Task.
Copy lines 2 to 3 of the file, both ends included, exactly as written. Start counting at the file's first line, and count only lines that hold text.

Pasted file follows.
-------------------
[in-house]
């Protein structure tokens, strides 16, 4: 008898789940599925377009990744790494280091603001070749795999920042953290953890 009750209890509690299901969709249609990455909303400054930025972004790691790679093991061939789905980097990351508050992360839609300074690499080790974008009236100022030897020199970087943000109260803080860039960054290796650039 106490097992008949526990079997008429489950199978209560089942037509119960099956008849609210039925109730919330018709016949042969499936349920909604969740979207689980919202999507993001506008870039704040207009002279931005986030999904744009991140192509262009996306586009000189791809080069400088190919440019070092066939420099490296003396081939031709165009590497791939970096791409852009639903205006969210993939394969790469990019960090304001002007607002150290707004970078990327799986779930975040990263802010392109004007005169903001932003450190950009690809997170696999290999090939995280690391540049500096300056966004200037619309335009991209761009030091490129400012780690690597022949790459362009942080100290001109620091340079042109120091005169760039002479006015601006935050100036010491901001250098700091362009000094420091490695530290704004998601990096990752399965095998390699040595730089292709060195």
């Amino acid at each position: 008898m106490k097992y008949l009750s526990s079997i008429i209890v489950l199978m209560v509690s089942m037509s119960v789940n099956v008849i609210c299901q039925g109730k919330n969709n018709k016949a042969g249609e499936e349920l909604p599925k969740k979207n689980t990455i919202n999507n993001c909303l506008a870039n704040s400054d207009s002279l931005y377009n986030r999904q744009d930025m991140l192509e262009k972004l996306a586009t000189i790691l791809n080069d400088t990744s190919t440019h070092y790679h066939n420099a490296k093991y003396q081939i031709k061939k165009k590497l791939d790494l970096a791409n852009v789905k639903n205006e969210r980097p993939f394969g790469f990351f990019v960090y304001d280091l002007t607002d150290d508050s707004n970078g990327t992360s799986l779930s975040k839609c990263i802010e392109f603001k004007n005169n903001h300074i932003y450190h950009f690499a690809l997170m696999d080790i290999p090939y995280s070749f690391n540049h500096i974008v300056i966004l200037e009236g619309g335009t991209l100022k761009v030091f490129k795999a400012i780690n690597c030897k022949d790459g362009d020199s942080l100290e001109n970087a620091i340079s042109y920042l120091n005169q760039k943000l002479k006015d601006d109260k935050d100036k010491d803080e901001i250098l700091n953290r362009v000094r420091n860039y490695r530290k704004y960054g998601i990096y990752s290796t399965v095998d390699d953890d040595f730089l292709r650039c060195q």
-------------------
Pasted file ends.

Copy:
């Protein structure tokens, strides 16, 4: 008898789940599925377009990744790494280091603001070749795999920042953290953890 009750209890509690299901969709249609990455909303400054930025972004790691790679093991061939789905980097990351508050992360839609300074690499080790974008009236100022030897020199970087943000109260803080860039960054290796650039 106490097992008949526990079997008429489950199978209560089942037509119960099956008849609210039925109730919330018709016949042969499936349920909604969740979207689980919202999507993001506008870039704040207009002279931005986030999904744009991140192509262009996306586009000189791809080069400088190919440019070092066939420099490296003396081939031709165009590497791939970096791409852009639903205006969210993939394969790469990019960090304001002007607002150290707004970078990327799986779930975040990263802010392109004007005169903001932003450190950009690809997170696999290999090939995280690391540049500096300056966004200037619309335009991209761009030091490129400012780690690597022949790459362009942080100290001109620091340079042109120091005169760039002479006015601006935050100036010491901001250098700091362009000094420091490695530290704004998601990096990752399965095998390699040595730089292709060195």
């Amino acid at each position: 008898m106490k097992y008949l009750s526990s079997i008429i209890v489950l199978m209560v509690s089942m037509s119960v789940n099956v008849i609210c299901q039925g109730k919330n969709n018709k016949a042969g249609e499936e349920l909604p599925k969740k979207n689980t990455i919202n999507n993001c909303l506008a870039n704040s400054d207009s002279l931005y377009n986030r999904q744009d930025m991140l192509e262009k972004l996306a586009t000189i790691l791809n080069d400088t990744s190919t440019h070092y790679h066939n420099a490296k093991y003396q081939i031709k061939k165009k590497l791939d790494l970096a791409n852009v789905k639903n205006e969210r980097p993939f394969g790469f990351f990019v960090y304001d280091l002007t607002d150290d508050s707004n970078g990327t992360s799986l779930s975040k839609c990263i802010e392109f603001k004007n005169n903001h300074i932003y450190h950009f690499a690809l997170m696999d080790i290999p090939y995280s070749f690391n540049h500096i974008v300056i966004l200037e009236g619309g335009t991209l100022k761009v030091f490129k795999a400012i780690n690597c030897k022949d790459g362009d020199s942080l100290e001109n970087a620091i340079s042109y920042l120091n005169q760039k943000l002479k006015d601006d109260k935050d100036k010491d803080e901001i250098l700091n953290r362009v000094r420091n860039y490695r530290k704004y960054g998601i990096y990752s290796t399965v095998d390699d953890d040595f730089l292709r650039c060195q």